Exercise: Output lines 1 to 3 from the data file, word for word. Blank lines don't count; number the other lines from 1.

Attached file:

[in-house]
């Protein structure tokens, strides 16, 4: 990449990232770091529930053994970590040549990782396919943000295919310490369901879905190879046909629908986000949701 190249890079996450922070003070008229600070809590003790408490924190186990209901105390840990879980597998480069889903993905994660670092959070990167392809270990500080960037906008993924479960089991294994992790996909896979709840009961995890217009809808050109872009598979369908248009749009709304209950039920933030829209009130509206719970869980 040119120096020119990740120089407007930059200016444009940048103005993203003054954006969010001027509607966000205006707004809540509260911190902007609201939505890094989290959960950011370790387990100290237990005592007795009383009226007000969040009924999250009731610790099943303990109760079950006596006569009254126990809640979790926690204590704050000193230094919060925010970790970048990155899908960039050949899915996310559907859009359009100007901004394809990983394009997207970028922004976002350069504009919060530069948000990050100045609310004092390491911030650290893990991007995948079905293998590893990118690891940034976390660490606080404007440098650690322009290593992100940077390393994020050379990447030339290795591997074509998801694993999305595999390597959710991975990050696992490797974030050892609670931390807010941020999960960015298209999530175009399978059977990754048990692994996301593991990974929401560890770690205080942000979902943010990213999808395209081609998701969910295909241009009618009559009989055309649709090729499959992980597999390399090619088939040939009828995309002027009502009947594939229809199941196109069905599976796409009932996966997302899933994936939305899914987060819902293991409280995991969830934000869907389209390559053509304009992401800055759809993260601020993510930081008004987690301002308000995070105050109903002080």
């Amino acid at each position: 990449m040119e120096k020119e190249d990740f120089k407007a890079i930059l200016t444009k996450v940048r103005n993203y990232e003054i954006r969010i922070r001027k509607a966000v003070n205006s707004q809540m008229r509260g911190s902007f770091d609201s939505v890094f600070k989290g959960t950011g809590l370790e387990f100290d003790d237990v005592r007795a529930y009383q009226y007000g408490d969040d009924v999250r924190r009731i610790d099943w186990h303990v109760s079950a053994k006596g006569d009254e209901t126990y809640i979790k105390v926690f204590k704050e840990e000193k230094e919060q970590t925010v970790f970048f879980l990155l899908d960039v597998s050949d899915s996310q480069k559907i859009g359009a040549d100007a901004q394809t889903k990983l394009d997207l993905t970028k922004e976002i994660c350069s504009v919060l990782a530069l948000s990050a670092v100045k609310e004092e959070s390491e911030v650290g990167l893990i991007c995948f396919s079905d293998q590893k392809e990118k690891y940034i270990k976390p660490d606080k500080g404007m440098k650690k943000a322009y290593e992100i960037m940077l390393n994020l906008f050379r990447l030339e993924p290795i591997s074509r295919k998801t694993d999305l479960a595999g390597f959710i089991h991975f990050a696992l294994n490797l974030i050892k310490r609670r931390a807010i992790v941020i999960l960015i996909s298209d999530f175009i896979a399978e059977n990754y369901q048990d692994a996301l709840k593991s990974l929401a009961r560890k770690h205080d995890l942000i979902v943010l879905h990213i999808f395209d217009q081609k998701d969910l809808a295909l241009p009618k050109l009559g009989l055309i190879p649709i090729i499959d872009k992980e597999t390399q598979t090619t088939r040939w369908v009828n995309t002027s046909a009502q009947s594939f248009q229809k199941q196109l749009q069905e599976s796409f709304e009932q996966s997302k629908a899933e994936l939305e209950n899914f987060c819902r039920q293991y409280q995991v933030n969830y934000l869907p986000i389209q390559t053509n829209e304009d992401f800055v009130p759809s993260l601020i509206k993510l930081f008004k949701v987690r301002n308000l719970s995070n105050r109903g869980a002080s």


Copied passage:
[in-house]
């Protein structure tokens, strides 16, 4: 990449990232770091529930053994970590040549990782396919943000295919310490369901879905190879046909629908986000949701 190249890079996450922070003070008229600070809590003790408490924190186990209901105390840990879980597998480069889903993905994660670092959070990167392809270990500080960037906008993924479960089991294994992790996909896979709840009961995890217009809808050109872009598979369908248009749009709304209950039920933030829209009130509206719970869980 040119120096020119990740120089407007930059200016444009940048103005993203003054954006969010001027509607966000205006707004809540509260911190902007609201939505890094989290959960950011370790387990100290237990005592007795009383009226007000969040009924999250009731610790099943303990109760079950006596006569009254126990809640979790926690204590704050000193230094919060925010970790970048990155899908960039050949899915996310559907859009359009100007901004394809990983394009997207970028922004976002350069504009919060530069948000990050100045609310004092390491911030650290893990991007995948079905293998590893990118690891940034976390660490606080404007440098650690322009290593992100940077390393994020050379990447030339290795591997074509998801694993999305595999390597959710991975990050696992490797974030050892609670931390807010941020999960960015298209999530175009399978059977990754048990692994996301593991990974929401560890770690205080942000979902943010990213999808395209081609998701969910295909241009009618009559009989055309649709090729499959992980597999390399090619088939040939009828995309002027009502009947594939229809199941196109069905599976796409009932996966997302899933994936939305899914987060819902293991409280995991969830934000869907389209390559053509304009992401800055759809993260601020993510930081008004987690301002308000995070105050109903002080």
């Amino acid at each position: 990449m040119e120096k020119e190249d990740f120089k407007a890079i930059l200016t444009k996450v940048r103005n993203y990232e003054i954006r969010i922070r001027k509607a966000v003070n205006s707004q809540m008229r509260g911190s902007f770091d609201s939505v890094f600070k989290g959960t950011g809590l370790e387990f100290d003790d237990v005592r007795a529930y009383q009226y007000g408490d969040d009924v999250r924190r009731i610790d099943w186990h303990v109760s079950a053994k006596g006569d009254e209901t126990y809640i979790k105390v926690f204590k704050e840990e000193k230094e919060q970590t925010v970790f970048f879980l990155l899908d960039v597998s050949d899915s996310q480069k559907i859009g359009a040549d100007a901004q394809t889903k990983l394009d997207l993905t970028k922004e976002i994660c350069s504009v919060l990782a530069l948000s990050a670092v100045k609310e004092e959070s390491e911030v650290g990167l893990i991007c995948f396919s079905d293998q590893k392809e990118k690891y940034i270990k976390p660490d606080k500080g404007m440098k650690k943000a322009y290593e992100i960037m940077l390393n994020l906008f050379r990447l030339e993924p290795i591997s074509r295919k998801t694993d999305l479960a595999g390597f959710i089991h991975f990050a696992l294994n490797l974030i050892k310490r609670r931390a807010i992790v941020i999960l960015i996909s298209d999530f175009i896979a399978e059977n990754y369901q048990d692994a996301l709840k593991s990974l929401a009961r560890k770690h205080d995890l942000i979902v943010l879905h990213i999808f395209d217009q081609k998701d969910l809808a295909l241009p009618k050109l009559g009989l055309i190879p649709i090729i499959d872009k992980e597999t390399q598979t090619t088939r040939w369908v009828n995309t002027s046909a009502q009947s594939f248009q229809k199941q196109l749009q069905e599976s796409f709304e009932q996966s997302k629908a899933e994936l939305e209950n899914f987060c819902r039920q293991y409280q995991v933030n969830y934000l869907p986000i389209q390559t053509n829209e304009d992401f800055v009130p759809s993260l601020i509206k993510l930081f008004k949701v987690r301002n308000l719970s995070n105050r109903g869980a002080s």